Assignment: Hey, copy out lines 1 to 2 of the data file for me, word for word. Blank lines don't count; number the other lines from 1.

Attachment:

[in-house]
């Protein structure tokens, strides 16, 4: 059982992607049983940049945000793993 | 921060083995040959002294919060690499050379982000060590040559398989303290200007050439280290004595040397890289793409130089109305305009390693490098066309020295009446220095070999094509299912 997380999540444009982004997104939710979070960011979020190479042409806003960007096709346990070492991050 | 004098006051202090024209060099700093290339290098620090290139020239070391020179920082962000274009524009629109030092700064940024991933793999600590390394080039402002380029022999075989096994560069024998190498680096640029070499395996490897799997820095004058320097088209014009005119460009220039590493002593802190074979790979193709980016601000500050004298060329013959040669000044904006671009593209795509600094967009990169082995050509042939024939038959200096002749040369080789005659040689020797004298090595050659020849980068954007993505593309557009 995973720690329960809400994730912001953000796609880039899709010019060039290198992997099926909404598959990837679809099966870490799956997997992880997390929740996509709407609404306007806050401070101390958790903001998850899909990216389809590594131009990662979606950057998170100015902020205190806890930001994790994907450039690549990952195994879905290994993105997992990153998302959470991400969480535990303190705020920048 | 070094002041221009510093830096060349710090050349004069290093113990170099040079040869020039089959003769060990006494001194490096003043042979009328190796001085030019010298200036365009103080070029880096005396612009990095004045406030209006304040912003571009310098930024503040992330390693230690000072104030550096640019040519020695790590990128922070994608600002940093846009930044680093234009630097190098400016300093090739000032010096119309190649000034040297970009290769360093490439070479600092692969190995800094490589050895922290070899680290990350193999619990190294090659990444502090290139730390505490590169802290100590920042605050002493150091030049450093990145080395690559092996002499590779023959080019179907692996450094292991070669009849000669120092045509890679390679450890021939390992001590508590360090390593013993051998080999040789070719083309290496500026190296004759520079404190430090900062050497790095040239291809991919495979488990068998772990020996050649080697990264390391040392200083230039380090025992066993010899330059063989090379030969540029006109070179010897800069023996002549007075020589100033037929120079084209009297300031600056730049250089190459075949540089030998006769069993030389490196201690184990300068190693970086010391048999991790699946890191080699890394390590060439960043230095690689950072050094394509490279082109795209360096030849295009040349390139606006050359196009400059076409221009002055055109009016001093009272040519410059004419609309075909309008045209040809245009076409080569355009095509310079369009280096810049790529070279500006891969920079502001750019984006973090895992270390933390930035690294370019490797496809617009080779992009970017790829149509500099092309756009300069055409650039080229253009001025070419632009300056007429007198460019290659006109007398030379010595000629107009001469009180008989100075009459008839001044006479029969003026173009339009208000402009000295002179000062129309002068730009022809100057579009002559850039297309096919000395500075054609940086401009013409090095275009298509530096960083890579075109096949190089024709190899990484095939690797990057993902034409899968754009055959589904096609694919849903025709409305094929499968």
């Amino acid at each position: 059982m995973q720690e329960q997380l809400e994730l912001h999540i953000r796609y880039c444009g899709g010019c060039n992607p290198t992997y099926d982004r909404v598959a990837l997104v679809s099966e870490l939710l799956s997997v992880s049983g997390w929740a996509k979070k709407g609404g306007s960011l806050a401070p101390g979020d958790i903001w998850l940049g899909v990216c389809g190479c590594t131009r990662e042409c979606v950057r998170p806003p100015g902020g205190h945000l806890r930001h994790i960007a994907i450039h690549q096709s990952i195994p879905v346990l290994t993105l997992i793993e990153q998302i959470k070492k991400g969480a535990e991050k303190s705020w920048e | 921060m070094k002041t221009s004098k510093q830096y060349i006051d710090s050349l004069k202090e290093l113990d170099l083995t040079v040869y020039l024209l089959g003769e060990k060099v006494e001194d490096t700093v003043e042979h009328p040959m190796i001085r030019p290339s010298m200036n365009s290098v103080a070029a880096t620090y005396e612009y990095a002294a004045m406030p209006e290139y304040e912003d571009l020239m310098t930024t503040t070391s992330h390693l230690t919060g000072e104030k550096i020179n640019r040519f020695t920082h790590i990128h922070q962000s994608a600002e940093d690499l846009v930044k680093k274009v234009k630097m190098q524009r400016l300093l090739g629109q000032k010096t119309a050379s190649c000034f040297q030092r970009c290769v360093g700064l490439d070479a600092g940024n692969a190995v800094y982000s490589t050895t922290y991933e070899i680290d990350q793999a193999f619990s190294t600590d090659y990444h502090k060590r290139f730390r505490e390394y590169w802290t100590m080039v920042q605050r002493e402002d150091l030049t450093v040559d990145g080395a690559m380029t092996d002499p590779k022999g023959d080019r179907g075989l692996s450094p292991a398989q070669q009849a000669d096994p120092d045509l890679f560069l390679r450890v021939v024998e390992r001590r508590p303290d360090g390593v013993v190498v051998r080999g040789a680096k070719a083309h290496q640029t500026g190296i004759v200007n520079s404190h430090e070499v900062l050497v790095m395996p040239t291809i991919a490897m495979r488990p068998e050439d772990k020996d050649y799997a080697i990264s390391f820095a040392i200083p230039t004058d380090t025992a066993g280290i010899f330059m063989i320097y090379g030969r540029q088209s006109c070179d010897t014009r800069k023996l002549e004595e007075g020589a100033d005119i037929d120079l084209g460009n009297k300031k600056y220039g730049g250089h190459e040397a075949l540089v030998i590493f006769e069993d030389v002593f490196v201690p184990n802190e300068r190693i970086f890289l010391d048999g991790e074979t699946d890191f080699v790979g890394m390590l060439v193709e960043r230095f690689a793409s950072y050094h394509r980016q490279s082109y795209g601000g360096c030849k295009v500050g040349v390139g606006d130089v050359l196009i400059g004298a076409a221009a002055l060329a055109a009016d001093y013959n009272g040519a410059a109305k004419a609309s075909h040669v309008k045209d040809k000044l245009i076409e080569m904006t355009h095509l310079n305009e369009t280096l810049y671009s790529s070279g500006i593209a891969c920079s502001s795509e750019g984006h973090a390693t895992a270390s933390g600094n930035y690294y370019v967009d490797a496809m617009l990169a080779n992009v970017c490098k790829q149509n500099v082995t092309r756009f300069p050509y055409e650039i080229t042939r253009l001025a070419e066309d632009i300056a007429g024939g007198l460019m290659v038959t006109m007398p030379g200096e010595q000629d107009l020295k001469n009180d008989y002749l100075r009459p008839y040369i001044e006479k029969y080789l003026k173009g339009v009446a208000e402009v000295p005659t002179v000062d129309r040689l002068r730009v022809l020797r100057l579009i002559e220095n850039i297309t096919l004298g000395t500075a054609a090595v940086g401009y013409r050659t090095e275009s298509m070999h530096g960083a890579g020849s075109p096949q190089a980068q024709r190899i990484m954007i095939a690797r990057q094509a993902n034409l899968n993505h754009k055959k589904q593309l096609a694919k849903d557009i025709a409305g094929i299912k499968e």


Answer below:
[in-house]
């Protein structure tokens, strides 16, 4: 059982992607049983940049945000793993 | 921060083995040959002294919060690499050379982000060590040559398989303290200007050439280290004595040397890289793409130089109305305009390693490098066309020295009446220095070999094509299912 997380999540444009982004997104939710979070960011979020190479042409806003960007096709346990070492991050 | 004098006051202090024209060099700093290339290098620090290139020239070391020179920082962000274009524009629109030092700064940024991933793999600590390394080039402002380029022999075989096994560069024998190498680096640029070499395996490897799997820095004058320097088209014009005119460009220039590493002593802190074979790979193709980016601000500050004298060329013959040669000044904006671009593209795509600094967009990169082995050509042939024939038959200096002749040369080789005659040689020797004298090595050659020849980068954007993505593309557009 995973720690329960809400994730912001953000796609880039899709010019060039290198992997099926909404598959990837679809099966870490799956997997992880997390929740996509709407609404306007806050401070101390958790903001998850899909990216389809590594131009990662979606950057998170100015902020205190806890930001994790994907450039690549990952195994879905290994993105997992990153998302959470991400969480535990303190705020920048 | 070094002041221009510093830096060349710090050349004069290093113990170099040079040869020039089959003769060990006494001194490096003043042979009328190796001085030019010298200036365009103080070029880096005396612009990095004045406030209006304040912003571009310098930024503040992330390693230690000072104030550096640019040519020695790590990128922070994608600002940093846009930044680093234009630097190098400016300093090739000032010096119309190649000034040297970009290769360093490439070479600092692969190995800094490589050895922290070899680290990350193999619990190294090659990444502090290139730390505490590169802290100590920042605050002493150091030049450093990145080395690559092996002499590779023959080019179907692996450094292991070669009849000669120092045509890679390679450890021939390992001590508590360090390593013993051998080999040789070719083309290496500026190296004759520079404190430090900062050497790095040239291809991919495979488990068998772990020996050649080697990264390391040392200083230039380090025992066993010899330059063989090379030969540029006109070179010897800069023996002549007075020589100033037929120079084209009297300031600056730049250089190459075949540089030998006769069993030389490196201690184990300068190693970086010391048999991790699946890191080699890394390590060439960043230095690689950072050094394509490279082109795209360096030849295009040349390139606006050359196009400059076409221009002055055109009016001093009272040519410059004419609309075909309008045209040809245009076409080569355009095509310079369009280096810049790529070279500006891969920079502001750019984006973090895992270390933390930035690294370019490797496809617009080779992009970017790829149509500099092309756009300069055409650039080229253009001025070419632009300056007429007198460019290659006109007398030379010595000629107009001469009180008989100075009459008839001044006479029969003026173009339009208000402009000295002179000062129309002068730009022809100057579009002559850039297309096919000395500075054609940086401009013409090095275009298509530096960083890579075109096949190089024709190899990484095939690797990057993902034409899968754009055959589904096609694919849903025709409305094929499968």